Tap.

By the time the afternoon of my first shift came, I was tired, emotionally, physically, mostly emotionally. And by the time he came in, my temper was short.

Can I help you sir?” I said with a hint of annoyance.

The old man stared back at me and smacked the counter twice. Tap. Tap.

Sir, are you having a heart attack?”

He smiled and shook his head. He smacked the counter two more times. Tap. Tap.

 

When he smiled at me, the wrinkles around his mouth pushed sacks of skin up to his bottom eyelashes and his white teeth were crooked. He was apparently happy to see me.

Suddenly a short plump woman wearing a vibrant purple jacket made her way around the man and put her hand on his forearm.

“Oh dear, you must be new. Two taps is the way he orders for us. Nicholas, here, cannot speak; surgery on this throat dear. I tell ya, if you are a smoker, so help me God I am going to climb over this counter and stop you myself. You aren’t a smoker, are you dear?”

“No.”

“Oh, well that put my worry to rest. But what’s the matter dear? You look flushed. Are they working you too hard?” She leaned a little more over the counter and yelled into the back line. “Adam, I tell you all the time to stop working these young ones so hard. They get scared of working.” She rolled her eyes and reached over the counter. Her hand was weighted down with different sizes of rings and bangles. “Hold tight, baby doll. You look like a fighter.”

She smiled as she changed her gaze to interlock with the man. “I am sure, the reason we have been married so long is because we don’t talk to each other.” She laughed at her own joke. “How much do I owe you honey?”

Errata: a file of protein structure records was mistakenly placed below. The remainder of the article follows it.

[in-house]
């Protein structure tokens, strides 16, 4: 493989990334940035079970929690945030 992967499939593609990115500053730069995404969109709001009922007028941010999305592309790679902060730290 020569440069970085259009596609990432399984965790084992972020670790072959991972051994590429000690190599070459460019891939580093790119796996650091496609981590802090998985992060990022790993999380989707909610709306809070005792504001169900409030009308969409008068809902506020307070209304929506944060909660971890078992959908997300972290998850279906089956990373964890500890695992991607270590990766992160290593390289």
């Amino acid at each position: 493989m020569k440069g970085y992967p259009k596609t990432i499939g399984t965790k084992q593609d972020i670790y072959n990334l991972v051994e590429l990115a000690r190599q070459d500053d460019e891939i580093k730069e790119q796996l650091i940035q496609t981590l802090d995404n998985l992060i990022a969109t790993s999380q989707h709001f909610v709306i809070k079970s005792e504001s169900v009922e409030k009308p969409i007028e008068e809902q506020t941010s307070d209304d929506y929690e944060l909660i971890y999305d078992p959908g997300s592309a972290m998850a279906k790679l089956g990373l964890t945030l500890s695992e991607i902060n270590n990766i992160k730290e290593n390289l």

Meet Nick and Karrie. She talked. He smiled and nodded.

They were the host and hostess to the morning crowd, spending their time going from table to table. Karrie mingled and gossiped. Nick followed her, sometimes holding her hand as she told stories of their children and grandchildren, promising to bring more pictures next time. Over time, I learned they had been married 68 years and had three kids and seven grand kids. “A life well lived,” is how Karrie described their adventures.

Although I loved interacting with Karrie, I identified with Nick’s slow and careful behaviors. The way he looked at Karrie, smiled as she filled the café with her laugh, the way he folded all his money into a golden money clip he kept in his right pocket, these were the details that sparked a question in me of where this man had been and what exactly would he have left to say.

One particular Sunday, it was raining. The café was empty as I occupied my time sweeping under tables. I heard the bell of the door ring behind me and when I looked over my shoulder, I saw Nick standing in the door frame. I rushed over to the counter.

His walk was slow. When he finally approached the register, I banged the counter twice as if to ask the question and smiled at him. He didn’t smile back and hit the counter once. Tap.

 

He avoided my gaze as he reached for the golden money clip.

 

Tap.

 

“No, Nick you need two—”

 

TAP.

 

The order had changed over night.

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